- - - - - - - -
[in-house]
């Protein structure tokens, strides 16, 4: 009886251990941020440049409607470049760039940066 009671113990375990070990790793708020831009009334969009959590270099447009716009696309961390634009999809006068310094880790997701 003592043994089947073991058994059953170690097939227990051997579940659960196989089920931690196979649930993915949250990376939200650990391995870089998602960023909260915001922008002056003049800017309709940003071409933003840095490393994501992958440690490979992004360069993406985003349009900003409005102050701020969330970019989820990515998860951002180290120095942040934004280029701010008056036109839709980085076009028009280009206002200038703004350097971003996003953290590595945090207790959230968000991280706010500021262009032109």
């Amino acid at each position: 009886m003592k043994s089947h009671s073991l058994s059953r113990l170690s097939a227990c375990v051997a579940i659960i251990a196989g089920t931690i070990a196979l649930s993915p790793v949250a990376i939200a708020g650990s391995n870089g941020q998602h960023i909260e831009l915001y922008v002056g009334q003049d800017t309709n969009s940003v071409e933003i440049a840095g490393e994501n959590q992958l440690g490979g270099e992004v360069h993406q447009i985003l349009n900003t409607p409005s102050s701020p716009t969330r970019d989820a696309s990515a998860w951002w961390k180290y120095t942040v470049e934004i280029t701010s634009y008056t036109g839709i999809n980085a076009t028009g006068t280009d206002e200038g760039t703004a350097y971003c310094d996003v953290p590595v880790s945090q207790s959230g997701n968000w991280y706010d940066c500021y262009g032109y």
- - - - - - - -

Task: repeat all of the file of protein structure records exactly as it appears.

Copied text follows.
[in-house]
């Protein structure tokens, strides 16, 4: 009886251990941020440049409607470049760039940066 009671113990375990070990790793708020831009009334969009959590270099447009716009696309961390634009999809006068310094880790997701 003592043994089947073991058994059953170690097939227990051997579940659960196989089920931690196979649930993915949250990376939200650990391995870089998602960023909260915001922008002056003049800017309709940003071409933003840095490393994501992958440690490979992004360069993406985003349009900003409005102050701020969330970019989820990515998860951002180290120095942040934004280029701010008056036109839709980085076009028009280009206002200038703004350097971003996003953290590595945090207790959230968000991280706010500021262009032109």
């Amino acid at each position: 009886m003592k043994s089947h009671s073991l058994s059953r113990l170690s097939a227990c375990v051997a579940i659960i251990a196989g089920t931690i070990a196979l649930s993915p790793v949250a990376i939200a708020g650990s391995n870089g941020q998602h960023i909260e831009l915001y922008v002056g009334q003049d800017t309709n969009s940003v071409e933003i440049a840095g490393e994501n959590q992958l440690g490979g270099e992004v360069h993406q447009i985003l349009n900003t409607p409005s102050s701020p716009t969330r970019d989820a696309s990515a998860w951002w961390k180290y120095t942040v470049e934004i280029t701010s634009y008056t036109g839709i999809n980085a076009t028009g006068t280009d206002e200038g760039t703004a350097y971003c310094d996003v953290p590595v880790s945090q207790s959230g997701n968000w991280y706010d940066c500021y262009g032109y």